Powered by NewsLook.com
The Best Protein-Filled Foods to Energize You for the New Year

The Best Protein-Filled Foods to Energize You for the New Year

Buzz60 (Dec. 19, 2014) The new year is coming and nothing will energize you more for 2015 than protein-filled foods. Fitness and nutrition expert John Basedow (@JohnBasedow) gives his favorite high protein foods that will help you build muscle, lose fat and have endless energy. Video provided by Buzz60
Powered by NewsLook.com

Search ScienceDaily

Number of stories in archives: 140,361

Find with keyword(s):
Enter a keyword or phrase to search ScienceDaily for related topics and research stories.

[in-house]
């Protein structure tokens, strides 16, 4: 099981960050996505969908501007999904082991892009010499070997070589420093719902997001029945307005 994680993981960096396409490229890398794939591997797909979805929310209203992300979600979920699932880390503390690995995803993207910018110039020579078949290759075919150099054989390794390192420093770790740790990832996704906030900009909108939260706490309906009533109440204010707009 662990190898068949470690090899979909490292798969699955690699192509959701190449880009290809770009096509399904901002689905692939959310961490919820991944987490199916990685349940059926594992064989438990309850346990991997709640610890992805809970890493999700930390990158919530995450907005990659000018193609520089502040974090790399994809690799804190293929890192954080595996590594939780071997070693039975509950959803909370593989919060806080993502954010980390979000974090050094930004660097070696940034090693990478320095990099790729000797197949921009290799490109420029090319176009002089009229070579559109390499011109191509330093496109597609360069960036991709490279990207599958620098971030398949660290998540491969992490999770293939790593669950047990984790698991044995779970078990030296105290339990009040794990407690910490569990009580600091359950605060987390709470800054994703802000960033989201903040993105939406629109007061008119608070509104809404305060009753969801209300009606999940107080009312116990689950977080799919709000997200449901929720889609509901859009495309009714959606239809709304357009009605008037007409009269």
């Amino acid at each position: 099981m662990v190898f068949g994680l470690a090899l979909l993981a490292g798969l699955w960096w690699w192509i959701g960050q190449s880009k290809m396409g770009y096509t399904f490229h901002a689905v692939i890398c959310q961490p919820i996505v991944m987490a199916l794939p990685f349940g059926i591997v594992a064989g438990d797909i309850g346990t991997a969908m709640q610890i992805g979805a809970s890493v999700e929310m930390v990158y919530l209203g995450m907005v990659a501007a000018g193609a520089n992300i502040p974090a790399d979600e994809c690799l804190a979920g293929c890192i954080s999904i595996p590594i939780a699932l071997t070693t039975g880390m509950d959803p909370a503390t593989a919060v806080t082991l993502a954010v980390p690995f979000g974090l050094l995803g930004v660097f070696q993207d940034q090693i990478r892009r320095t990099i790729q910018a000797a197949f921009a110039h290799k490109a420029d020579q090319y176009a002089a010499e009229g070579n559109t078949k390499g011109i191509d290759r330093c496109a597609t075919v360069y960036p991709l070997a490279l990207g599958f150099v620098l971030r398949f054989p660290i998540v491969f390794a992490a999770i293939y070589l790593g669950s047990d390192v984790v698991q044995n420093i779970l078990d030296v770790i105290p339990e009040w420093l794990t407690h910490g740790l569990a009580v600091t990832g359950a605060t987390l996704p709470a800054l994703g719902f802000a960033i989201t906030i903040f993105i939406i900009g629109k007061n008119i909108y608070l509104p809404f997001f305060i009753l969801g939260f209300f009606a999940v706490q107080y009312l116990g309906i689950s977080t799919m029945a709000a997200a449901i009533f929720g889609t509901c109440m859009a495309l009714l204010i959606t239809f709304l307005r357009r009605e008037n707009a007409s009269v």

Save/Print:
Share:

Breaking News:

Strange & Offbeat Stories


Health & Medicine

Mind & Brain

Living & Well

In Other News

... from NewsDaily.com

Science News

Health News

Environment News

Technology News



Save/Print:
Share:

Free Subscriptions


Get the latest science news with ScienceDaily's free email newsletters, updated daily and weekly. Or view hourly updated newsfeeds in your RSS reader:

Get Social & Mobile


Keep up to date with the latest news from ScienceDaily via social networks and mobile apps:

Have Feedback?


Tell us what you think of ScienceDaily -- we welcome both positive and negative comments. Have any problems using the site? Questions?
Mobile: iPhone Android Web
Follow: Facebook Twitter Google+
Subscribe: RSS Feeds Email Newsletters
Latest Headlines Health & Medicine Mind & Brain Space & Time Matter & Energy Computers & Math Plants & Animals Earth & Climate Fossils & Ruins